Mr. WHITEHOUSE. Mr. President, this Saturday marks the third anniversary of the passage of the Affordable Care Act. At age 3, the law is protecting consumers against abusive insurance practices, helping seniors by lowering prescription drug costs, and building the infrastructure to expand health insurance coverage to millions of Americans. For the first time, patients' interests and needs are being put ahead of those of the insurance and drug companies.
The Obama administration has worked tirelessly to implement the law, in the face of constant opposition. My Republican colleagues in Congress have voted to repeal or defund the Affordable Care Act well over 30 times. It is a chilling, if useless, political refrain from the tea party.
On this third anniversary, it is important not only to reflect on how far we have come but to continue pressing forward on the Affordable Care Act's many improvements to our health care system, particularly the delivery system reforms.
The Council of Economic Advisers' 2013 ``Economic Report of the President'' identified a number of sources of waste in our health care system, including the fragmentation of the delivery system; duplicate care and overtreatment; the failure of providers to adopt best practices; and payment fraud. The council notes:
Taken together, [these factors] have been estimated to account for between 13 and 26 percent of national health expenditures in 2011. The magnitude of this waste offers an equally large opportunity for spending reductions and improvement in quality of care an opportunity that underpins many of the provisions of the Affordable Care Act.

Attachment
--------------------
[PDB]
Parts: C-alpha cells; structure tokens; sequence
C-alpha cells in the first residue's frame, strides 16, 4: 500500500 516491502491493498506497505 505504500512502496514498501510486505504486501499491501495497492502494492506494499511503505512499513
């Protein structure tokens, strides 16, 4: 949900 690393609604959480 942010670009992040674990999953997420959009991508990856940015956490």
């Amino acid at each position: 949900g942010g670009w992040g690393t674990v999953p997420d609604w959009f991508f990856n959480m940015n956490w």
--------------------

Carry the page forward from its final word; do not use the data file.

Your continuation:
Thankfully, we have the tools necessary to seize the opportunity described by the Council of Economic Advisers to drive down costs and improve the quality of patient care. The Affordable Care Act included 45 provisions dedicated to improving the way we deliver health care in 5 priority areas: payment reform, primary and preventive care, measuring and reporting quality, administrative simplification, and health information technology.
The effort to extract from the wasteful swamp of our health care bureaucracy a lean, humane, patient-centered system is vital. National health spending hit $2.7 trillion in 2011 or about 18 percent of GDP. The next least efficient developed country--the Netherlands--spent 12 percent of its GDP on health care in 2010. Germany and France spent 11.6 percent of their GDP on health care. If we were as efficient as the Netherlands, if we merely moved from last place to second-to-last place in health care efficiency, we would save over $800 billion per year.
For all of our excess spending, one might expect that Americans live longer, healthier lives. But that is not the case. The Institute of Medicine recently compared the United States to 17 peer countries. We were worst for prevalence of diabetes among adults, worst for obesity across all age groups, and worst in infant mortality. We suffer higher death rates and worse outcomes for conditions such as heart disease and chronic lung disease.
According to the Week, avoidable infections passed on due to poor hospital hygiene kill as many people in the United States--about 103,000 a year--as AIDS, breast cancer, and auto accidents combined. These deaths are tragic because they are largely preventable. As we have shown in Rhode Island, when hospital staff follow a checklist of basic instructions washing their hands with soap, cleaning a patient's skin with antiseptic, placing sterile drapes over the patient, etc.--rates of infection plummet, and the costs of treating those infections disappear. The costs of treating the 100,000 who die, as well as the hundreds of thousands who suffer nonlethal infections, disappear.
Delivery system reform has real promise in improving the management and prevention of chronic disease. These diseases accounted for 7 out of 10 deaths in the United States in 2011 and at least 75 percent of our health care spending.
I am not alone in saying that a correct diagnosis of the problem will lead us to delivery system reform. Gail Wilensky, the former Administrator of the Center for Medicare and Medicaid Services under President George H.W. Bush, said in 2011, ``If we don't redesign what we are doing, we can't just cut unit reimbursement and think we are somehow getting a better system.''